2- most carriers lack sufficient safety performance data to ensure that FMCSA can reliably compare them with other carriers
SMS scores based on violation rates calculated for each carrier and then compares rates to other carriers, but with most carriers operating few vehicles and inspected infrequently there is insufficient information to produce reliable SMS scores, said GAO. What’s more, it added that by only scoring carriers with more information, FMCSA could better identify high-risk carriers likely to be involved in crashes. And even though this methodology would assign SMS scores to fewer carriers, these scores would be more reliable and useful.
In its recommendation for executive action, GAO said “To improve the CSA program, the Secretary of Transportation should direct the FMCSA Administrator to revise the SMS methodology to better account for limitations in drawing comparisons of safety performance information across carriers; in doing so, the Secretary of Transportation should direct the FMCSA Administrator to conduct a formal analysis that specifically identifies: (1) limitations in the data used to calculate SMS scores including variability in the carrier population and the quality and quantity of data available for carrier safety performance assessments, and (2) limitations in the resulting SMS scores including their precision, confidence, and reliability for the purposes for which they are used.”
These recommendations were soundly endorsed by Jeff Tucker, CEO & Founder at QualifiedCarriers.com & CEO Tucker Company Worldwide Inc.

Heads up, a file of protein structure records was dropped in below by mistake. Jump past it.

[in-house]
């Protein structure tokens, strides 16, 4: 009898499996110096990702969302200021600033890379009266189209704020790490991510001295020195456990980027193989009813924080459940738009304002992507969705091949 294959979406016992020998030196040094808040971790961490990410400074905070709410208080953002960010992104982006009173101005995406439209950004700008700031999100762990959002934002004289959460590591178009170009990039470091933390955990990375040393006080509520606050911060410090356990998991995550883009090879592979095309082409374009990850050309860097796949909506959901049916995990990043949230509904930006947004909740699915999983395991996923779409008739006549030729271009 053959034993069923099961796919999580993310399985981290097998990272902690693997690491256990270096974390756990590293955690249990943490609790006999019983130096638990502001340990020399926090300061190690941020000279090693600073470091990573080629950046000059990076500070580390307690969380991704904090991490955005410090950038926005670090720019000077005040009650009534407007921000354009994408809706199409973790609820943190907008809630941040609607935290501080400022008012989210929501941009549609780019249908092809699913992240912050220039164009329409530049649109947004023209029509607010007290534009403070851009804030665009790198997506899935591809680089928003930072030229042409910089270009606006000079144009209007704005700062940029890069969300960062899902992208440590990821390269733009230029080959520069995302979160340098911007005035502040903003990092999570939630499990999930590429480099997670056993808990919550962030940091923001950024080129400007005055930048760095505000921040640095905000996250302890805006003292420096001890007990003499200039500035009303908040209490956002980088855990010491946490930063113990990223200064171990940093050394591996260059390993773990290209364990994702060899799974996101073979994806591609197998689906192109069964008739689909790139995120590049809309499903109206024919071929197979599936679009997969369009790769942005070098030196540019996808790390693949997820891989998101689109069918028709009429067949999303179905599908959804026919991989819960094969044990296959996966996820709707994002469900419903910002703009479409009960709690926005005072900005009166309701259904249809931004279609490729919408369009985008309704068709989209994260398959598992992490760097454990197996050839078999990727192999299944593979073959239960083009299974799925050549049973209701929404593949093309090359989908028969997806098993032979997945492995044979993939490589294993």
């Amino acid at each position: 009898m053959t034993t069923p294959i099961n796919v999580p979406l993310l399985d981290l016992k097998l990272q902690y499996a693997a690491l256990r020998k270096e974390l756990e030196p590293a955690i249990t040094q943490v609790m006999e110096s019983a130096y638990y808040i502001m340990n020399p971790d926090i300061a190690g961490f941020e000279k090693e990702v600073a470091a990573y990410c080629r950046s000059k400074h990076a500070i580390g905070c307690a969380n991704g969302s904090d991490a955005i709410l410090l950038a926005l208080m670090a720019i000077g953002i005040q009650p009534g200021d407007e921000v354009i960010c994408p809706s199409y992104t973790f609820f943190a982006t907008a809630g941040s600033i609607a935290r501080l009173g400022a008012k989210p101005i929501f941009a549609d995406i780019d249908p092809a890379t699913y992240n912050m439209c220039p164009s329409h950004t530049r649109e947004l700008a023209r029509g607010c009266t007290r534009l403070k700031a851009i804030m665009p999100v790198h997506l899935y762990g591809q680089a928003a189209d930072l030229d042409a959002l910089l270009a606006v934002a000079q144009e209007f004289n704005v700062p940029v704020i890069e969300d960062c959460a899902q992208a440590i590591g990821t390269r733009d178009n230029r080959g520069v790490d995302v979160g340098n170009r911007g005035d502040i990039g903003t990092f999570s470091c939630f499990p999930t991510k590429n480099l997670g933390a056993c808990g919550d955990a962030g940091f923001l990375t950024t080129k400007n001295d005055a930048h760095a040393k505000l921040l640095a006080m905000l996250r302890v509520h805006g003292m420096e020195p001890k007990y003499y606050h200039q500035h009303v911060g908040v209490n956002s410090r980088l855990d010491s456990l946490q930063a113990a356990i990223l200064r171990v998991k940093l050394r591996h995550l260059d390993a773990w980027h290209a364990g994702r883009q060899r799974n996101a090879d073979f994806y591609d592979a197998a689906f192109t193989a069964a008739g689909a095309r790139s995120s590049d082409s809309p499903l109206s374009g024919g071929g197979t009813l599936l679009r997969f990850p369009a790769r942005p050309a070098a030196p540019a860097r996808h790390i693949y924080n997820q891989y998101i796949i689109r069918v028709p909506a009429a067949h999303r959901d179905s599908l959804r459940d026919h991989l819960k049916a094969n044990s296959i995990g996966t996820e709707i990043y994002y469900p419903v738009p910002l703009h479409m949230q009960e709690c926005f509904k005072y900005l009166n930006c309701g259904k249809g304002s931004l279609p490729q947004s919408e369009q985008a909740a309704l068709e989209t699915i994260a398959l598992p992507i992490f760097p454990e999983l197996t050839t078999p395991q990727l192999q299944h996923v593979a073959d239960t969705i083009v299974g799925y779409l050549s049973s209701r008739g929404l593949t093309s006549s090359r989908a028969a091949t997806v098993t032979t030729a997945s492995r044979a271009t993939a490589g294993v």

“This is welcome news, and not a surprise to anyone who is objectively looking at CSA,” he said. “Academia, truckers, brokers, shippers, some people within FMCSA, former FMCSA leadership, Congress and others are vindicated. Top FMCSA leadership have been downright obstinate in their refusal to call CSA what it is—a good improvement on SafeStat, that needs a lot more work. FMCSA is guilty of being data-blind and not a bit humble or realistic in the usefulness of CSA.”
Instead of taking stakeholder feedback, and improving their subjective and data-starved, fledgling program, Tucker said FMCSA has acted like CSA is a mature program above reproach. Before improving CSA for their own use, and demonstrating its effectiveness over time, he said FMCSA told shippers, brokers and carriers from the start, to select carriers using CSA. He explained two of the seven BASIC scores are purposely hidden from the pubic, two more, of the five visible BASICS are admittedly broken, and definitely confusing.
“That makes 4 of 7 BASICs useless,” he said. “FMCSA has tons more data like driver records and other data are also hidden; its own CSA Subcommittee pointed much of this out to FMCSA in April 2013. This doesn’t cover most of the obvious problems with CSA. Still, FMCSA still has the audacity to speak to industry groups and state shippers and brokers should use the data for carrier selection. The notion is laughable to everyone but FMCSA and accident chasing lawyers, and to some naïve safety advocates. Thank you GAO.”
The ATA also applauded the GAO’s findings.
“Given GAO’s findings, FMCSA should remove all carriers’ scores from public view,” said Dave Osiecki, ATA executive vice president and chief of national advocacy, in a statement. “Since scores are so often unreliable, third parties are prone to making erroneous judgments based on inaccurate data, an inequity that can only be solved in the near term by removing the scores from public view.”